115 greatest comics of all time?

Published On August 29, 2011 | By Joe Gordon | Comics

Back in the spring we blogged about how the Hooded Utilitarian site was asking readers for their lists of the best comics of all time. The acceptable range was very broad, pretty much covering the entire spectrum of comics and cartooning from newspaper strips to the floppy issue comics, graphic novels and more. Somehow I missed noticing that the HU had actually posted up the results until BoingBoing flagged it up. Here’s what emerged as the top 25 titles:

(Peanuts by Charlese M Schulz, (c) the Schulz estate)

1. Peanuts, Charles M. Schulz [50 votes]
2. Krazy Kat, George Herriman [46 votes]
3. Calvin and Hobbes, Bill Watterson [45 votes]
4. Watchmen, Alan Moore & Dave Gibbons [31 votes]
5. Maus: A Survivor’s Tale, Art Spiegelman [28.125 votes]
6. Little Nemo in Slumberland, Winsor McCay [25.5 votes]
7. The Locas Stories, Jaime Hernandez [24.5 votes]
8. Pogo, Walt Kelly [24 votes]
9. MAD #1-28, Harvey Kurtzman & Will Elder, Wallace Wood, Jack Davis, et al. [23.75 votes]
10. The Fantastic Four, Stan Lee & Jack Kirby, with Joe Sinnott, et al. [22.333 votes]
11. The Fourth World Stories, Jack Kirby, with Mike Royer, et al. [22 votes]
12. The Donald Duck and Uncle $crooge Stories, Carl Barks [20 votes]
(tie) From Hell, Alan Moore & Eddie Campbell [20 votes]
14. Jimmy Corrigan: The Smartest Kid on Earth, Chris Ware [17.25 votes]
15. Tintin, Hergé [17 votes]
16. Cerebus, Dave Sim & Gerhard [16 votes]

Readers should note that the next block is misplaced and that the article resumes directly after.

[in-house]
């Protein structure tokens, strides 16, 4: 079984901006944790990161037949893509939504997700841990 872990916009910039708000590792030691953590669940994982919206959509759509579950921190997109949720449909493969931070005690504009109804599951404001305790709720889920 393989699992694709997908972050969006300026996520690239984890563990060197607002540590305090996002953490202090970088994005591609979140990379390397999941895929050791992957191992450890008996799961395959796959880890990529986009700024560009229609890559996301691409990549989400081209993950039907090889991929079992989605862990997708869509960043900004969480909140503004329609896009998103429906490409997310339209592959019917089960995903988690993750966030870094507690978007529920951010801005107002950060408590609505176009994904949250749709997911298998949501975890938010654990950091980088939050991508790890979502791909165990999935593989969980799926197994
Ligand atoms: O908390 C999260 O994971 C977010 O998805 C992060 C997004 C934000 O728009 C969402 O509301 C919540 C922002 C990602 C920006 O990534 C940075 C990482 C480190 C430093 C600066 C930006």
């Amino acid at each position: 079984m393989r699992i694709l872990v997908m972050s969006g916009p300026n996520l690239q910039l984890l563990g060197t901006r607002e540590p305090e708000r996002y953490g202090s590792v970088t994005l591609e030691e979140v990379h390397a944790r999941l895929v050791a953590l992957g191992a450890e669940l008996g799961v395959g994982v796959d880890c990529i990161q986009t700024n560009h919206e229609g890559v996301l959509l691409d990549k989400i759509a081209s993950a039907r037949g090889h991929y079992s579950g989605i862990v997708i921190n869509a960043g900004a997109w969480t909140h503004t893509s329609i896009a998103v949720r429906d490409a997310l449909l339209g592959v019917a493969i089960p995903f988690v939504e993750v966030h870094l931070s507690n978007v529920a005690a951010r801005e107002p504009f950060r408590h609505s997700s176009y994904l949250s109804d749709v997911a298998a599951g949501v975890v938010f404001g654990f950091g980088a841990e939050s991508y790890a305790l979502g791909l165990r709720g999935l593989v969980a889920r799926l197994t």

17. The Counterculture-Era Stories, R. Crumb [15.167 votes]
18. Batman: The Dark Knight Returns, Frank Miller, with Klaus Janson & Lynn Varley [15 votes]
(tie) The Spirit, Will Eisner, with Jules Feiffer, et al. [15 votes]
(tie) Thimble Theatre, starring Popeye, E. C. Segar [15 votes]
21. The Palomar Stories, Gilbert Hernandez [14.5 votes]
22. The Sandman, including The Death Stories, Neil Gaiman, et al. [14 votes]
23. The Jimbo Stories, Gary Panter [13.125 votes]
24. Black Hole, Charles Burns [13 votes]
(tie) Fun Home, Alison Bechdel [13 votes]

(a scene from Fun Home by and (c) Alison Bechdel)

Somehow I am not surprised to see Peanuts top the list as it seems to consistently feature on many people’s all-time faves list in many countries round the world, and Calvin and Hobbes likewise one of those series that so many simply adore (and it is such lovely cartooning). Now obviously a poll of a few hundred people isn’t an enormous sample, but even if the voters numbered in the thousands I’m fairly sure we’d still all be debating or arguing the list, the inclusions, omissions and the ranking. But it’s still quite an achievement and a great list for anyone to get suggestions for their quality comics library. And it is even more impressive when you consider that the HU has posted up an essay about each of the top ten titles along with the publication history and voting account. That’s not all – HU will be posting essays discussing the results, with several already on the site, including Shaenon Garrity’s HU Lady List, Manga and the Best Comics Poll by Kate Dacey and more.